4. I generally wash my wraps alone, too, just in case there is some errant velcro hiding in the laundry or something that will bleed.

*Fabric softener and dryer sheets are not recommended because they are essentially a wax that coats the fabric and is tough to get off. Some say it can break down the fibers, and some say it can make the fabric less grippy (and you need some grip in all wraps). In my opinion, it’s better to just avoid it, and soften using dryer balls or through use after a wash.

Ring Sling Shoulder Styles:
There are lots of different ring sling shoulder styles, and it is totally a matter of preference. Here is a breakdown of some of the most common. I encourage you to try out the shoulders on your own, though, because your opinions may be different than my own!

  • Gathered: This is my favorite shoulder style, because I think it gives a little “cush” and also allows me to move the fabric around so I can distribute the weight RIGHT where I want it. Some don’t like that gathered shoulders tend to spread really wide, though.
  • Pleated (or SBP Pleated): These are gorgeous, but not my personal favorite (but it has plenty of devotees! And I have one and do use it (it’s the one in most of these pics)). The pleats keep the fabric a little more organized and compact, but give you a little less control of where the weight goes.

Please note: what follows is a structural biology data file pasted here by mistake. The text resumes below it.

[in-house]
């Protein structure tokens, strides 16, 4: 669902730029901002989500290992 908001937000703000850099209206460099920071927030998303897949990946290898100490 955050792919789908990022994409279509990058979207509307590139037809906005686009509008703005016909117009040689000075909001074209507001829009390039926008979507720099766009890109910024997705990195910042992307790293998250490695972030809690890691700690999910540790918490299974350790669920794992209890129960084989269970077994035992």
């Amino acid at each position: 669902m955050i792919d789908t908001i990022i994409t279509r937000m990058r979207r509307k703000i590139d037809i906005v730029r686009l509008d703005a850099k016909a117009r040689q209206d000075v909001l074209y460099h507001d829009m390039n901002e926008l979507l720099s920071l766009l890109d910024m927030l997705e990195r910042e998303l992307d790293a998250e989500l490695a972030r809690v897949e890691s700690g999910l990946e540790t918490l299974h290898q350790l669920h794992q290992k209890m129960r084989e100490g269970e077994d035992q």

• Eesti: This has pleats on each outer edge, with gathers in the middle. A nice middle ground to give you more control on spreading, but keep the fabric from spreading TOO wide.
  • Some ring sling converters also have their own proprietary shoulder that is a combo of the above options: Comfy Joey, Oscha, etc.
There are tons of brands of ring slings, and your choices will depend on your personal preferences! We recommend you come to a meeting to see what you like. You can check out our lending library stash for an idea of some of the brands that we like and that are generally affordable.
Ring Sling vs Sling Carry in a woven wrap
A Sling Carry in a wrap and a ring sling carry are essentially the same, except one uses a slip knot and one uses rings. I, personally, find ring slings much easier to adjust. However, some people prefer Sling carries!  Everyone has different preferences!

Sling Carries can be great too, though, because you are usually using a size 2 for them and can switch from sling carry to a short back carry if you are out for the day and want more options. Some people prefer a sling carry to ring sling, so it is again a matter of preference. Many of the above tips also stand for a sling carry, but the adjusting process is a bit different. If you have a wrap and are unsure if you’d like a ring sling, try out a sling carry (you may need to tie extra fabric around your waist depending on wrap length) to see what you think!

You can also try a no sew ring sling if you have a pair of sling rings (you can borrow a pair from the lending library!). Note that no new ring slings are going to be harder to adjust than a real RS, because you have multiple layers of fabric you are pulling through the rings. But it can give you some idea of what a RS is like.
If you have any questions, ask here or on our Facebook page!